Another memorable moment was August 13, 2021, when the Government’s working group on vaccine diplomacy was established. At that time, Vietnam had only 300,000 doses of vaccine. In October 2021, Vietnam had 42 million doses and until recently it had nearly 210 million doses.
From being ranked 121 out of 121 countries and territories on the Nikkei Covid-19 Recovery Index for two consecutive months, Vietnam gradually rose to higher levels, both in terms of medical treatment and economic recovery.
In the past two years, countries that vaccinated early reopened sooner.
The recovery depends heavily on vaccination rates and the government’s ability to support the economy to overcome a prolonged crisis. According to the World Bank, Vietnam’s three main trading partners – the United States, the EU and China – are expected to have growth rates of 5.6%, 5.2% and 8%, respectively, in 2021. Shouldn’t this be 2022?
Vietnam’s GDP growth in 2021 was estimated at 2.58%, 4.2 percentage points lower than the World Bank’s forecast in December 2020, while Indonesia, the Philippines and Malaysia all had higher growth rates than Vietnam.
Every time the door is opened, people, businesses and the State will be active again, bringing a breath of optimism. There are a few macro figures to show this: the economic growth rate in the fourth quarter of 2021 reached a record of 22% year on year, a very high increase compared to the negative 6% in the previous quarter, when nearly one-third of the country was under lockdown.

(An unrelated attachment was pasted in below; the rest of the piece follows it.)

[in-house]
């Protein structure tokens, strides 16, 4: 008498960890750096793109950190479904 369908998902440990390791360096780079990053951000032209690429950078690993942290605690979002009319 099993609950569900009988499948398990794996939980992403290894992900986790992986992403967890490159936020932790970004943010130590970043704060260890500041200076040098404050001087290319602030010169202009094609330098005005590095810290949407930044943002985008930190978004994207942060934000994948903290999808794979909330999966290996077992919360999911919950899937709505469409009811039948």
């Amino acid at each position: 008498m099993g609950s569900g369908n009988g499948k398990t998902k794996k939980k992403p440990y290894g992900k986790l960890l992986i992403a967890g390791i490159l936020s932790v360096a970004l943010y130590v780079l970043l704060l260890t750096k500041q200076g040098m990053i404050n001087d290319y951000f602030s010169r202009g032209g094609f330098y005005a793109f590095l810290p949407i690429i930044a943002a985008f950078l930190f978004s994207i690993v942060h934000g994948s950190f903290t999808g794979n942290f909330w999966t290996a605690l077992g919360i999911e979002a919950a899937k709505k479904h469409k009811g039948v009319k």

Vietnam’s GDP growth rate in the past two years was the lowest in 30 years. To achieve the targeted growth rate of 6.5% in the next five years, the average annual growth of the remaining four years must be more than 7.5%.
However, if there is a desire for a prosperous change, this goal can be fulfilled. Vietnam is in the period of “golden population”, with the percentage of people of working age to reach the highest level of about 65% in the 2015-2025 period.
According to the World Bank, 70% of Vietnamese people are economically secure. Up to 13% of Vietnamese have advanced to the middle class by world standards. This class is growing rapidly. Since 2014, an average of 1.5 million Vietnamese people entered the global middle class each year.
All of these factors and many more show that, despite the tragic pandemic, the overall development trend is still promising.
While the future holds many uncertainties, there is one thing we can be sure of: the old mindsets, the old model and the old organizational order won’t help us survive in a completely different world.
More than ever, this is the time when we need to shape new thinking about the mission and development strategy of each individual and organization, as well as constantly seek and experiment with creative solutions to create a better and more humane future for everyone.
That is a lesson to be learned for both disease prevention and economic development of each individual and the country in general.
Since the day Prime Minister Pham Minh Chinh became the Head of the Steering Committee for Covid-19 Prevention and Control, there have been some fundamental changes made in the long march to fight the pandemic.
The current challenges are unprecedented and Vietnamese people need to share the same mindset to overcome them, according to Nguyen Dinh Cung, an economist.